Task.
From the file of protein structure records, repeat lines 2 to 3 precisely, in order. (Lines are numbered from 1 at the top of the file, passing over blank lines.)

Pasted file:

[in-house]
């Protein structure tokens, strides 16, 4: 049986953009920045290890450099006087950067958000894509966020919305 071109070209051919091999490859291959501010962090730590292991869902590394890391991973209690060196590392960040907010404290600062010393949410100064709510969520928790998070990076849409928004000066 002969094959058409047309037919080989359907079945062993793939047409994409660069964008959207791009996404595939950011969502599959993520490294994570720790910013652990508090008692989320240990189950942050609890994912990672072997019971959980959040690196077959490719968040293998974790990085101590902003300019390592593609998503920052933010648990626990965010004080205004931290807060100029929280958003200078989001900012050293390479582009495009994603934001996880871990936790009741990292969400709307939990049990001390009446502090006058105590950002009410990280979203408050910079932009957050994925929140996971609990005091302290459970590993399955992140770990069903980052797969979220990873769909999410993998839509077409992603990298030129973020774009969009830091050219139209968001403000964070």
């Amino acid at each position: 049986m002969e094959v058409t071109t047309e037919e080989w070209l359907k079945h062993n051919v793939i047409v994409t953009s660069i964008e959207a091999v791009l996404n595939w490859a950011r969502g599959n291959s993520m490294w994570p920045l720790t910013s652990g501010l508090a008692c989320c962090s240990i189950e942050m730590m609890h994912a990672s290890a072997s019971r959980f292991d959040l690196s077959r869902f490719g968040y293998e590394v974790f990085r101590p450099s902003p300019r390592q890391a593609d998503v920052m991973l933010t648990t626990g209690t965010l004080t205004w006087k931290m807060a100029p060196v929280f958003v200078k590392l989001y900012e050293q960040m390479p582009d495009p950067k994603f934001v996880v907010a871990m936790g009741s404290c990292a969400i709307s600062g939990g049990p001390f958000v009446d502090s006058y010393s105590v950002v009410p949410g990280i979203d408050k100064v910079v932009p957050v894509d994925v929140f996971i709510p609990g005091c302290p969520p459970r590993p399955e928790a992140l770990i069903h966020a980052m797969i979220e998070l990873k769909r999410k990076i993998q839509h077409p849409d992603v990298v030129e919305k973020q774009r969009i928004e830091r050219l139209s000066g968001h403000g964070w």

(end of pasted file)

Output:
């Protein structure tokens, strides 16, 4: 049986953009920045290890450099006087950067958000894509966020919305 071109070209051919091999490859291959501010962090730590292991869902590394890391991973209690060196590392960040907010404290600062010393949410100064709510969520928790998070990076849409928004000066 002969094959058409047309037919080989359907079945062993793939047409994409660069964008959207791009996404595939950011969502599959993520490294994570720790910013652990508090008692989320240990189950942050609890994912990672072997019971959980959040690196077959490719968040293998974790990085101590902003300019390592593609998503920052933010648990626990965010004080205004931290807060100029929280958003200078989001900012050293390479582009495009994603934001996880871990936790009741990292969400709307939990049990001390009446502090006058105590950002009410990280979203408050910079932009957050994925929140996971609990005091302290459970590993399955992140770990069903980052797969979220990873769909999410993998839509077409992603990298030129973020774009969009830091050219139209968001403000964070």
């Amino acid at each position: 049986m002969e094959v058409t071109t047309e037919e080989w070209l359907k079945h062993n051919v793939i047409v994409t953009s660069i964008e959207a091999v791009l996404n595939w490859a950011r969502g599959n291959s993520m490294w994570p920045l720790t910013s652990g501010l508090a008692c989320c962090s240990i189950e942050m730590m609890h994912a990672s290890a072997s019971r959980f292991d959040l690196s077959r869902f490719g968040y293998e590394v974790f990085r101590p450099s902003p300019r390592q890391a593609d998503v920052m991973l933010t648990t626990g209690t965010l004080t205004w006087k931290m807060a100029p060196v929280f958003v200078k590392l989001y900012e050293q960040m390479p582009d495009p950067k994603f934001v996880v907010a871990m936790g009741s404290c990292a969400i709307s600062g939990g049990p001390f958000v009446d502090s006058y010393s105590v950002v009410p949410g990280i979203d408050k100064v910079v932009p957050v894509d994925v929140f996971i709510p609990g005091c302290p969520p459970r590993p399955e928790a992140l770990i069903h966020a980052m797969i979220e998070l990873k769909r999410k990076i993998q839509h077409p849409d992603v990298v030129e919305k973020q774009r969009i928004e830091r050219l139209s000066g968001h403000g964070w």